The next entry in the Minute Book, an April 23rd letter to New York Governor Burnet, suggests that the issue was the Saponi man taken captive near Fort Christanna in Virginia by a raiding party from Kahnawake, the Mohawk community near Montreal, as described in the minutes for January and February. The commissioners told Burnet in their letter that they had still been unable to get him released. Perhaps Governor Spotswood of Virginia, who saw the Saponi captive as his own servant, had argued that keeping the prisoner violated the treaty and asked Governor Burnet to pressure the commissioners to force the Five Nations to use their influence with the Kahnawagas to have the captive returned.

Teganissorens reassured the English that the treaty remained in place, but if the captive was the issue, he either could not or would not force his return. The end of the letter finally reveals what is really going on.  The captive has chosen to go to Kahnawake in Canada rather than return to his own country, and now he has been made a Sachim. The commissioners have sent orders to Kahnawaga for him to return, but they don’t expect him to do so. Apparently the captive, who remains anonymous, would rather be a chief at Kahnawake than work for Governor Spotswood.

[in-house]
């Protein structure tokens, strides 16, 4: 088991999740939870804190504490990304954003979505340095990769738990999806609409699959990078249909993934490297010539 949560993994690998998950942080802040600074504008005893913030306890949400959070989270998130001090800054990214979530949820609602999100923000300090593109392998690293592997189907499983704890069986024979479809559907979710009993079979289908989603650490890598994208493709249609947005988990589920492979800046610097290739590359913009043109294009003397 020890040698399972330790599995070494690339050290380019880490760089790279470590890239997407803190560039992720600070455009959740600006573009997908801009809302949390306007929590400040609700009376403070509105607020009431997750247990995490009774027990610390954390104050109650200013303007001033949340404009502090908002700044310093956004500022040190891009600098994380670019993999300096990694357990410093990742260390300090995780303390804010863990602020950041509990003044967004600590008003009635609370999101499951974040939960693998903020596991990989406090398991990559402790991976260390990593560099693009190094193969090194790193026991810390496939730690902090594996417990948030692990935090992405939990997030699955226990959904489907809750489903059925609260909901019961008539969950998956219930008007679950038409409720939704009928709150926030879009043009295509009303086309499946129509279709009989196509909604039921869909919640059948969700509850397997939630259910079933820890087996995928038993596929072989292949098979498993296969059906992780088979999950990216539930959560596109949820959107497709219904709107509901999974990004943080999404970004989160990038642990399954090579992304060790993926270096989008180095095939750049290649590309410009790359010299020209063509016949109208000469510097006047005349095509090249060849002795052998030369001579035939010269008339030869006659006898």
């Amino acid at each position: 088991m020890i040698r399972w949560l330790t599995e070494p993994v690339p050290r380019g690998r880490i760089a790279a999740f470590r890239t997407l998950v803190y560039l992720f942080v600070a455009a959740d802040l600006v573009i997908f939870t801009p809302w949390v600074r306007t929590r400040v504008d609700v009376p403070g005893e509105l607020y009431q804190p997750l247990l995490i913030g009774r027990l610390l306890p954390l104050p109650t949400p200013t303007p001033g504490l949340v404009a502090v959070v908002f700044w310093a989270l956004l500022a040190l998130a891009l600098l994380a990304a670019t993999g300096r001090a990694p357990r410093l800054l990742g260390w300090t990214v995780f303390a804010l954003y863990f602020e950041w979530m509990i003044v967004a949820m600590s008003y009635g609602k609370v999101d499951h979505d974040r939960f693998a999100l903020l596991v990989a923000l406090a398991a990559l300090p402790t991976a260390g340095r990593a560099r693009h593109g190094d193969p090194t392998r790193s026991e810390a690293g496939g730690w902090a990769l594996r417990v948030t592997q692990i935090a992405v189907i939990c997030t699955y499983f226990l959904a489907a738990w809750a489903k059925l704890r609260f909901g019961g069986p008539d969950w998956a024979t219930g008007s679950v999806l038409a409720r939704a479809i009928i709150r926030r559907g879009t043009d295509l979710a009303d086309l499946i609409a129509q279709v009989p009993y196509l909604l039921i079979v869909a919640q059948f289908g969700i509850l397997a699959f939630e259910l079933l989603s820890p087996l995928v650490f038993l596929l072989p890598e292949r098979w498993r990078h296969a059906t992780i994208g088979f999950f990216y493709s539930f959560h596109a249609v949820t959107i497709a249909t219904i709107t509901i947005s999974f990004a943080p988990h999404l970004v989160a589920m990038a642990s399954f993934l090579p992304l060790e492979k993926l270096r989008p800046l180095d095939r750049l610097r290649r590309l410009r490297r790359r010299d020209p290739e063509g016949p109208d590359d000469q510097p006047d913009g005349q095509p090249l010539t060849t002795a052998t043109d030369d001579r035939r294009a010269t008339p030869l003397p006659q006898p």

From the Five Nations and Kahnawake point of view, he likely could be a valuable player in Iroquois negotiations with the Sapponis as well as the English. His proficiency in his own language as well as English could be an important asset. Perhaps he had even learned to read and write at Governor Spotswood’s school at Christanna, making him even more useful.

As often happened, the commissioners were caught in the middle of a delicate situation. Kahnawake and the Five Nations had the upper hand.  All the commissioners could do was try to assure the English authorities that they had done everything they could to assert English sovereignty and get the captive returned.  Their letter provides insights into the relations between Kahnawake and the Five Nations, as well as between the Five Nations, Albany, and the English government. As they explain, the residents of Kahnawake are part of the Five Nations. If they are treated roughly, the Five Nations will take offense. They may not react publicly, because they want to maintain good relations with Albany, where they obtain “bread & Cloathing.” But they will find “underhand” ways to injure English subjects in the “remotest part of the Government,” that is the areas distant from the centers of colonial control. The commissioners and their families frequented those areas. Without the support of the Five Nations, even Albany itself was still vulnerable to military attack and the loss of the fur trade.